So to finish off this multi-post critique of Akhil Amar’s riff on democracy and the Constitution, I hit here on a few specific moments in Amar’s talk. For context, see my earlier remarks on the talk, and on the point of view of the founding and the Constitution it so ably presents (so precisely the reverse of my own): here and here. Time stamps below refer to markers in the CSPAN player for Amar’s talk.
5:37. “I’ll tell you … three ways to remember that it’s all about Jackson.” All about Jackson — that’s the top-lined conclusion, perfectly stated here, of Gordon Wood’s and others’ ideas about what the American Revolution accomplished: a kind of settlement, as old-school Whig historians might have called it, in which democracy in the form of small-capital, common-man upward mobility, presaged in the Constitution by the framers, needed the accession of Jackson to fully emerge. In this reading, the democratic Jackson approach is fraught with unfortunate ironies, mainly, as Amar says, its pro-slavery position and its “isolationism.” That we haven’t “been taught” this, at the very least tacitly, everywhere we’ve looked in public history, as well as blatantly in history departments and academic publications and big history books, over the past fifty-some years, seems literally nonsensical to me. (I fantasize that Wood himself finds Amar’s version annoying, since it seems to sum up too easily — and clearly! — what it’s taken Wood a career of thorny nuance to explore.)
6:04. “The standard story that many of us were taught … associated with Charles Beard.” There’s just no way to call Beard’s interpretation a standard story — not since the 1950’s. It’s true (a commenter on one of my earlier posts brings this to mind) that recently some economists and historians have made yeoman efforts to revive and correct Beard, but Wood, Morgan, and Amar, among others, will never openly respond to those efforts; they continue to marginalize both Beard and his more recent proponents by pretending the Beard version is still a standard one, a myth foisted on a credible public, that must be perpetually debunked.
This is straw-man stuff, possibly consciously intended to fend off and dismiss a priori any recent efforts at a Beard resurgence (by McGuire and by Holton, e.g.), without even mentioning them. In any event, the resurgence they’re out to eradicate by ignoring is not really of Beard but of the general idea that class conflict played a powerful, central role in forming the nation (a subject of my forthcoming book).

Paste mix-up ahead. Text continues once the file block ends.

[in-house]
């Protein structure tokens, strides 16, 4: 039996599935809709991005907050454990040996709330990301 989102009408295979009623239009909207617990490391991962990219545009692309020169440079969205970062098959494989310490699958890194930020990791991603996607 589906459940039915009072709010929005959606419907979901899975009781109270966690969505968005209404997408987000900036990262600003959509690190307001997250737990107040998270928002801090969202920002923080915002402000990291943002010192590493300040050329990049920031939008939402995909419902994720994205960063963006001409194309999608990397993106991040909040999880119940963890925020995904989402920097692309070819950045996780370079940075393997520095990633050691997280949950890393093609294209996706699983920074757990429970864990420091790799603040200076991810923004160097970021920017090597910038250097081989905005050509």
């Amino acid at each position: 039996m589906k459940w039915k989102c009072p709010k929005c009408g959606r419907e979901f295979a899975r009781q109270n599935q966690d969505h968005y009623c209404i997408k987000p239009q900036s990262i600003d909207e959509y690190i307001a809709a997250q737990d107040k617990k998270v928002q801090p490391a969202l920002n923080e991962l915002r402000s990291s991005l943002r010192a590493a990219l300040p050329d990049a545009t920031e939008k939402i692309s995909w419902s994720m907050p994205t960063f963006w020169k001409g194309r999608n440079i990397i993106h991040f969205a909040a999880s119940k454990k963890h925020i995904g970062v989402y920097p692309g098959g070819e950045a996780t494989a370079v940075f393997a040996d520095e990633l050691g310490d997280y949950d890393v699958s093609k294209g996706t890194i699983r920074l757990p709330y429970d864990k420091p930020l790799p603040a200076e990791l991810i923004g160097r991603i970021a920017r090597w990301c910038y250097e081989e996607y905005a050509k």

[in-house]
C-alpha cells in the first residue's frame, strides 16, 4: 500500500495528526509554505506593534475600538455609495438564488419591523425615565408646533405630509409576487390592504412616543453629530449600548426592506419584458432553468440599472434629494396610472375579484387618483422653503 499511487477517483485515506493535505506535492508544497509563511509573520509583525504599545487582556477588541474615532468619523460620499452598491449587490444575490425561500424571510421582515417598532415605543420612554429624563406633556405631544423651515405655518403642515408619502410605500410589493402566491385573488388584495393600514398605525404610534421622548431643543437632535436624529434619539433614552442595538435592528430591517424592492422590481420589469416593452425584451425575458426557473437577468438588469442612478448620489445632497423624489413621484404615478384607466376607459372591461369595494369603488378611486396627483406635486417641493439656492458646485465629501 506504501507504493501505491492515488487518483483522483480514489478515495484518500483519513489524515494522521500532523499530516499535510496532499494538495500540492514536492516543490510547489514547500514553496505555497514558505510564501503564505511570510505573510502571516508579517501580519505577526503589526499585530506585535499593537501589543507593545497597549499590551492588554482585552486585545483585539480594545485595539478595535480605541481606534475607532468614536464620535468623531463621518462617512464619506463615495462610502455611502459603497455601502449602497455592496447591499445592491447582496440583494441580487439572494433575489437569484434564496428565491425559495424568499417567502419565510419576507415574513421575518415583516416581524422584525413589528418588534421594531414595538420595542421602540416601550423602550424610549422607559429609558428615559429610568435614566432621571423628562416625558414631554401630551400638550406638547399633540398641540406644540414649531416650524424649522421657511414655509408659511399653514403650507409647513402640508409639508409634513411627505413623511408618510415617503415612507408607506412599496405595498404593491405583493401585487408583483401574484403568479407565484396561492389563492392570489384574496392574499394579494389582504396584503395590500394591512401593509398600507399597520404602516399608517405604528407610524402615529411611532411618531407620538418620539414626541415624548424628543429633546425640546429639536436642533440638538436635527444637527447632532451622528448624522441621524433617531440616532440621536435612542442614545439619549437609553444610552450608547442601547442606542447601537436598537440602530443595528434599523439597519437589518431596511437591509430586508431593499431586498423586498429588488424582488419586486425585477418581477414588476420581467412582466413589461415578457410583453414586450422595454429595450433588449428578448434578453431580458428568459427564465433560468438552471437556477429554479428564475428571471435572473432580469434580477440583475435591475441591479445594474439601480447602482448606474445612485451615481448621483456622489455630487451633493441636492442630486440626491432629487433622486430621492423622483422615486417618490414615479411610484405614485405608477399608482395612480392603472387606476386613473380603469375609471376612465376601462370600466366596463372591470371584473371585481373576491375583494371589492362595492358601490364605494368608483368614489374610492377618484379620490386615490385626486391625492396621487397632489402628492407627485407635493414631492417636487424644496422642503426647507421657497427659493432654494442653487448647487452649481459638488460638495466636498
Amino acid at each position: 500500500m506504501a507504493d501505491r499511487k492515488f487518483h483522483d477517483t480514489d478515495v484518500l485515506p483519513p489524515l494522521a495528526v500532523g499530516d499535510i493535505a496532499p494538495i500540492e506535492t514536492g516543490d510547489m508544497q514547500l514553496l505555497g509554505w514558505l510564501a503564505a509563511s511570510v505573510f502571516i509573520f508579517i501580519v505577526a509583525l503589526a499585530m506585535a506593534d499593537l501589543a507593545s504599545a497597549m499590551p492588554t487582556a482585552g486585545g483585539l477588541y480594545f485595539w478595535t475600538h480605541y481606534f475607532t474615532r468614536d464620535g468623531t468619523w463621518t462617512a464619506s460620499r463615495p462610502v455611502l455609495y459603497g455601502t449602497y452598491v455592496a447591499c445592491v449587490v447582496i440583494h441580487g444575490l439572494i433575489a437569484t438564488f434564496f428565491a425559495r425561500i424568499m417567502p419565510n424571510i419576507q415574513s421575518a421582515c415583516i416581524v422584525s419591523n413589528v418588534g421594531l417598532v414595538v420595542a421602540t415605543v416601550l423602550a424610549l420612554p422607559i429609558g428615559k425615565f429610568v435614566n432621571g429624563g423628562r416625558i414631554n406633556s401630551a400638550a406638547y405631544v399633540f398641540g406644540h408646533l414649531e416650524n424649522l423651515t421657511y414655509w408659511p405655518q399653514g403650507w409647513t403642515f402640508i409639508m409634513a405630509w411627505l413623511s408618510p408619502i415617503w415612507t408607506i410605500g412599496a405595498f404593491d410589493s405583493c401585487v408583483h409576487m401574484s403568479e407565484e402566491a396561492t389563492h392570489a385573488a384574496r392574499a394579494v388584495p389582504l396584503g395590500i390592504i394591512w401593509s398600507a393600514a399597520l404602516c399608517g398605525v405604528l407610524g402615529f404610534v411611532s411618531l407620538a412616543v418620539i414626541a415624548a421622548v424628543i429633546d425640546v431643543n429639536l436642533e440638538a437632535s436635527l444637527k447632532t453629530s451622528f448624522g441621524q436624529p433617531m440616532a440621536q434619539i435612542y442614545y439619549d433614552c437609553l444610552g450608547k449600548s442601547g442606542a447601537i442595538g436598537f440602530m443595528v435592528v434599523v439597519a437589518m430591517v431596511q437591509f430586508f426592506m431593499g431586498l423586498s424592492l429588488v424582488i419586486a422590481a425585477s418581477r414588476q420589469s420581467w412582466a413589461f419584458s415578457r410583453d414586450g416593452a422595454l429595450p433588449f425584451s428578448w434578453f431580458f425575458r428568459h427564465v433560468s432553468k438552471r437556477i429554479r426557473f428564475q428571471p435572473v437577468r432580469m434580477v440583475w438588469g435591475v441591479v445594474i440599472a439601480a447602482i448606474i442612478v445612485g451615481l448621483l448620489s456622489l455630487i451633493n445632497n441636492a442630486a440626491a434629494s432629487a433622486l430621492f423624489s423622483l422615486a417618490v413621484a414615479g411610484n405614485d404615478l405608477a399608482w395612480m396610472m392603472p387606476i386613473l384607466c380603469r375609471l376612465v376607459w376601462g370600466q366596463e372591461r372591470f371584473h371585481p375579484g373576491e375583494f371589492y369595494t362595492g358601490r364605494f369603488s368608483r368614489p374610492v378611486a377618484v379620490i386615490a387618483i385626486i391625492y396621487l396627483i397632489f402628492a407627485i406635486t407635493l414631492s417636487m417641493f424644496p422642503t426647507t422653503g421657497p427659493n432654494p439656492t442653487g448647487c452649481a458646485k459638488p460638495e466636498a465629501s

8:40. “Our republic could fail still.” Here we get a warning. Amar frames challenges to our current politics and government — not as exactly resembling the founders’ “slaveocracy” and isolationism, as Amar knows the next emergence of a problem won’t resemble the last one — but in terms solely of how we might, as he says the founders did, be drawn to ruin an essential, structurally inherent regard for democracy by failing to face realistically the practical drawbacks of things we’re culturally addicted to or fearful of. For a liberal like Amar, that might mean failure to, for example, cope with climate change. It might also mean a failure to make health insurance affordable for all. Clearly he’s also concerned about Jacksonian-constitutional isolationism. While those great environmental, welfare, and foreign policy issues do of course involve major economic matters, Amar does not equate our current potential for failure with any economic impulse on the part of the founders to push back against the egalitarian economics of the 18th-century populists who wanted access to the franchise in order to restrain the power of wealth. He leaves those populists, and all of the founders’ efforts to quell them, out of the founding story: that’s all “Beard” to him.
But from the point of view of an economic and finance critique like mine, “might still fail” begs the question (assuming as proved what is to be proved). Amar induces us to accept a priori that a) the republic hasn’t already failed, and b) that the ways in which one might be tempted to think it had, seen perhaps most dramatically in the corrupting influence of high finance on our government, can’t have anything to do with what the founders were up to when they wrote the Constitution. On that latter point, while far from agreeing with Beard, as my new book will explain, I think radically otherwise. Continue reading